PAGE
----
Almost half of UK workers expect a return to limited or non-existent flexible work policies after Covid-19
Research commissioned by people analytics provider Visier reveals the vast majority of UK workers (77 percent) forced to work remotely due to Covid-19 feel their employers have done a good job of handling the urgent transition to remote working, but fear a return to the status quo. The poll analysed the remote working experiences of more than 1,000 people who are either not normally allowed to work from home or who do so no more than once per week on average.
A major factor for their satisfaction is the degree of trust they have from their employers. As many as 75 percent reported they believe their manager trusts them to be productive from home, and just three in ten (31 percent) said their employer has enforced new processes to check up on their output. Overall, only 9 percent said their employer has handled rolling out remote working poorly – an impressive show from companies who had previously resisted flexible work.
Results also indicate that remote working has had a positive impact on staff working remotely for the first time. Nearly seven in ten workers (68 percent) feel they are either more productive or equally productive from home – which is particularly significant given the unique challenges many workers face with handling childcare and homeschooling. Interestingly, 31 percent said their work-life balance has become easier since isolation began.
However, workers do not have confidence that the experience will convince their company to change their flexible work policies long-term. Almost half (47 percent) said their employer would ditch widespread remote working once the Covid-19 pandemic is over, instead reverting to their previous policies. Just 28 percent said they don’t think their employer would go back to inflexible working.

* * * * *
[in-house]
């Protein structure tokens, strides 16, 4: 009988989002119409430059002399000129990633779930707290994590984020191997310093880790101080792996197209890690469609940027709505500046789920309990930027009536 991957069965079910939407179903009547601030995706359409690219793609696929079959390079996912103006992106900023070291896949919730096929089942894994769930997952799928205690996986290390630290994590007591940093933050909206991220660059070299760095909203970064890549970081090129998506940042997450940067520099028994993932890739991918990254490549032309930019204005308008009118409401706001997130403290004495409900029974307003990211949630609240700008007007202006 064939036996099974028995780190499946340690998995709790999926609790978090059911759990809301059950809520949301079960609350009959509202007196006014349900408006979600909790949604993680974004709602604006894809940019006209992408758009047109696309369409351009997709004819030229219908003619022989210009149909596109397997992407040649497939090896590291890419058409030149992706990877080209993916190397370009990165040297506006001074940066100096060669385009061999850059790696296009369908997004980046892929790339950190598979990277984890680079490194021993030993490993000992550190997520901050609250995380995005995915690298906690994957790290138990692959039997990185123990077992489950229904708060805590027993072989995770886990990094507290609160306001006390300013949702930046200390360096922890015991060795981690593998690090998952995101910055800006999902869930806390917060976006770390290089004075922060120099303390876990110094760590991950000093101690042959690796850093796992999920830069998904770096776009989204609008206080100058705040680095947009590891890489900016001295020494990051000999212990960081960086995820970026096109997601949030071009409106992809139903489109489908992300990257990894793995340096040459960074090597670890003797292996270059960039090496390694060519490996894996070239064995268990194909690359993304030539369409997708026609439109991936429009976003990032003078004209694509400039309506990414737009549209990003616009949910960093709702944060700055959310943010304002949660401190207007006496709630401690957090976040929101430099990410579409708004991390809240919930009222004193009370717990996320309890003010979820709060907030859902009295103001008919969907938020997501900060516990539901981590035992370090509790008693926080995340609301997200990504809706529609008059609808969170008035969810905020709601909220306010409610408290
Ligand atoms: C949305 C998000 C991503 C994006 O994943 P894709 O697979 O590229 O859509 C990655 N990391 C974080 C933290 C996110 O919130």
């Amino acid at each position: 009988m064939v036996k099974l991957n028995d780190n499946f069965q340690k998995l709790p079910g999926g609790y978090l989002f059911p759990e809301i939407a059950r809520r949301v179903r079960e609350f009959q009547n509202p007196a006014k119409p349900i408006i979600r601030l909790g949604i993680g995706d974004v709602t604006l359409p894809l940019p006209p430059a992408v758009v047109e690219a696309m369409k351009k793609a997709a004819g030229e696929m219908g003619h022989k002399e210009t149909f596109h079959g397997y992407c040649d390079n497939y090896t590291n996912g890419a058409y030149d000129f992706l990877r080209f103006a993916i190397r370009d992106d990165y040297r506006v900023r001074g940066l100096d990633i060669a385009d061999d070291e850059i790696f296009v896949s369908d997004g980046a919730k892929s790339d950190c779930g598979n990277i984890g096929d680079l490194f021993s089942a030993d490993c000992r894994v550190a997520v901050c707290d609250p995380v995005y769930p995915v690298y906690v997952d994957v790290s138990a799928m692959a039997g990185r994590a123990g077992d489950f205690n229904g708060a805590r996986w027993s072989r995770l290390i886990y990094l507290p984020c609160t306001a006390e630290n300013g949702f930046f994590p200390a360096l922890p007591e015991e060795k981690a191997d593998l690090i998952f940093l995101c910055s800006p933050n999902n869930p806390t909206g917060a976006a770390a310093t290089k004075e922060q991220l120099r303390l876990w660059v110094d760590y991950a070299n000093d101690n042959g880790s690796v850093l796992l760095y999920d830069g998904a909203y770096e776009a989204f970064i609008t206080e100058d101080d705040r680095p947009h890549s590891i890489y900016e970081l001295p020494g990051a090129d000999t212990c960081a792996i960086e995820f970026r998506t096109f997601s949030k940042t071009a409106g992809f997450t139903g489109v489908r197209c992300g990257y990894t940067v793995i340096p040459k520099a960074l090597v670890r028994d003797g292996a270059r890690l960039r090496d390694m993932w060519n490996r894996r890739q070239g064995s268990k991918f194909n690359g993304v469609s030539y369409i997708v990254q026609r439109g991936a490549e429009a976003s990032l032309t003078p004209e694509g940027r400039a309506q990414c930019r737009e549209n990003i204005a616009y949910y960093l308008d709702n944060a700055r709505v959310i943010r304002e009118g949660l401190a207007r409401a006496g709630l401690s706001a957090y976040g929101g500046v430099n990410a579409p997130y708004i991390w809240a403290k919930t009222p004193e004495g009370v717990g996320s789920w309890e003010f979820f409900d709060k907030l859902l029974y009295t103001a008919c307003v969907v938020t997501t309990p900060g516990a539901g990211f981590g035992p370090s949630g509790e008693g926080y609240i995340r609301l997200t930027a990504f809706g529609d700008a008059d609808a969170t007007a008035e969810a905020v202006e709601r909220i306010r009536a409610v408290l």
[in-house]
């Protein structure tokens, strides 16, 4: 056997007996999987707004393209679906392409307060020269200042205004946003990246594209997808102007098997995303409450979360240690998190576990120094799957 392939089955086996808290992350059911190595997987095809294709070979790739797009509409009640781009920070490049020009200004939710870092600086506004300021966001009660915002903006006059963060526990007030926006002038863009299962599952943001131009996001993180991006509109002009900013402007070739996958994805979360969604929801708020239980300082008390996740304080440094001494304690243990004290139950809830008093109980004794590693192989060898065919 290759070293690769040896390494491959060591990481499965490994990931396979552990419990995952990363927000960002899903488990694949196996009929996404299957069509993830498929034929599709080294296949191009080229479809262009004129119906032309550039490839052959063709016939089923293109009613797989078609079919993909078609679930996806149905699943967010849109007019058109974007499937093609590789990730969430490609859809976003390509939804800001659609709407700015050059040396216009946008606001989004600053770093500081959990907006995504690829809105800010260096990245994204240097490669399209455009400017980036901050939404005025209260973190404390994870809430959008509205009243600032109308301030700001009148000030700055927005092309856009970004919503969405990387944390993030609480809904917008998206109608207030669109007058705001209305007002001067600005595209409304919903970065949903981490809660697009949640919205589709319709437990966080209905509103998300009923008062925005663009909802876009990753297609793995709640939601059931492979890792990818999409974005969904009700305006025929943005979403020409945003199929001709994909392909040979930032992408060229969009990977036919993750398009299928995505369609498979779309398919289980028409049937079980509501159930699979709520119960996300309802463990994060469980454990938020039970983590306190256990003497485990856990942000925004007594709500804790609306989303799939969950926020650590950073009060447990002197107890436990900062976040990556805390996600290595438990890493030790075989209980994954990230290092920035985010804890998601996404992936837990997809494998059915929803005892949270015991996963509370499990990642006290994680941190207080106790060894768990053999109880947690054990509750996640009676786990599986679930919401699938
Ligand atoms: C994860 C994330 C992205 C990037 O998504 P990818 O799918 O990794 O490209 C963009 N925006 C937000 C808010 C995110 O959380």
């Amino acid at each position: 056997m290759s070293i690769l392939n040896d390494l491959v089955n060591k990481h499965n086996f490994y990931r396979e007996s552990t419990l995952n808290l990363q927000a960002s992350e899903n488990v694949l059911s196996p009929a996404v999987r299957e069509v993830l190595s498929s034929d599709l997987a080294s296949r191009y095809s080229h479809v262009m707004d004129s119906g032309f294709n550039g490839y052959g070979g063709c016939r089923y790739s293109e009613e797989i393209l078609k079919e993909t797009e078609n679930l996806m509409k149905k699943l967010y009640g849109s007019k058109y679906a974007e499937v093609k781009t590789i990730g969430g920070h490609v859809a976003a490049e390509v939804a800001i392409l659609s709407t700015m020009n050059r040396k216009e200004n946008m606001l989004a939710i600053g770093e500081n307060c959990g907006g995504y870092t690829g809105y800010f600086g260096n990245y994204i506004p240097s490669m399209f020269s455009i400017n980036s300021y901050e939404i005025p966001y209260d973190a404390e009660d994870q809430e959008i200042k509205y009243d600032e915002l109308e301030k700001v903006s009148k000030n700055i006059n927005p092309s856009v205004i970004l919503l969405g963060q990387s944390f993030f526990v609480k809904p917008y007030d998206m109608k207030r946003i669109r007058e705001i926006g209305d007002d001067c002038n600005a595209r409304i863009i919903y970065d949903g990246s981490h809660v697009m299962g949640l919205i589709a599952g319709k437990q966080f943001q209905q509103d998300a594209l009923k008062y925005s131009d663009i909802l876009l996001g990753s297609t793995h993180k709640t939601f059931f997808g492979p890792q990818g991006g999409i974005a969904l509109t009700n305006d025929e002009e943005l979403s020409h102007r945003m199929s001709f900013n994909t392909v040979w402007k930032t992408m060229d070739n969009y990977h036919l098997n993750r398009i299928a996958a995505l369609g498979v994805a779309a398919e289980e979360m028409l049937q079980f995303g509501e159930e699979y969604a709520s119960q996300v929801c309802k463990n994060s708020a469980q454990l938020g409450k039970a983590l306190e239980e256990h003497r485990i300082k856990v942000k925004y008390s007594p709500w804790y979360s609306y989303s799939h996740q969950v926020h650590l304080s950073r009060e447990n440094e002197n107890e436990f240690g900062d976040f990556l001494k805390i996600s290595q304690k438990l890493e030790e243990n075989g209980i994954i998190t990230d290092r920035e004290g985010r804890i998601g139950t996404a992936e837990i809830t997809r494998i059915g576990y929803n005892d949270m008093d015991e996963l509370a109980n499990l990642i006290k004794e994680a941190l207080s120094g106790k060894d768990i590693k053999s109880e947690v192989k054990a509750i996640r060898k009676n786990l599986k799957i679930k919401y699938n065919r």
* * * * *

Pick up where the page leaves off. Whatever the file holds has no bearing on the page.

“It reflects positively on the UK’s HR industry that workers think companies who are new to remote working have handled a tough situation so well. These companies have had to transform themselves overnight and tackle major cultural and technological obstacles. They deserve real credit for their adaptability under real pressure,” said Jan Schwarz, co-founder of Visier. “There are of course work activities and roles that are best served by face-to-face interaction, and some workers simply have a preference for it. But it’s still disappointing to hear so many respondents predict their employers will walk away from the change they have created once the worst of the crisis is over.”
“Covid-19 has prompted the world’s biggest home working experiment. It has rapidly sped up the future of work, and will impact the way we think about work in the years to come. The worst thing that companies can do is ignore what they have learned about their workforce and how they like to operate. Companies who have resisted the new world of work until now have had their worlds turned upside down but there is a real opportunity for HR leaders to help them continue their digital transformation. Whatever stage a business is at, understanding your employees is essential. Only through data can organisations understand the impact of their digital transformation and foster the right culture to support it.” Schwarz continued.
Methodology: online survey conducted by Censuswide and polled 1,000 UK workers who are currently working from home but who are either not normally allowed to work from home or who do so no more than once per week on average.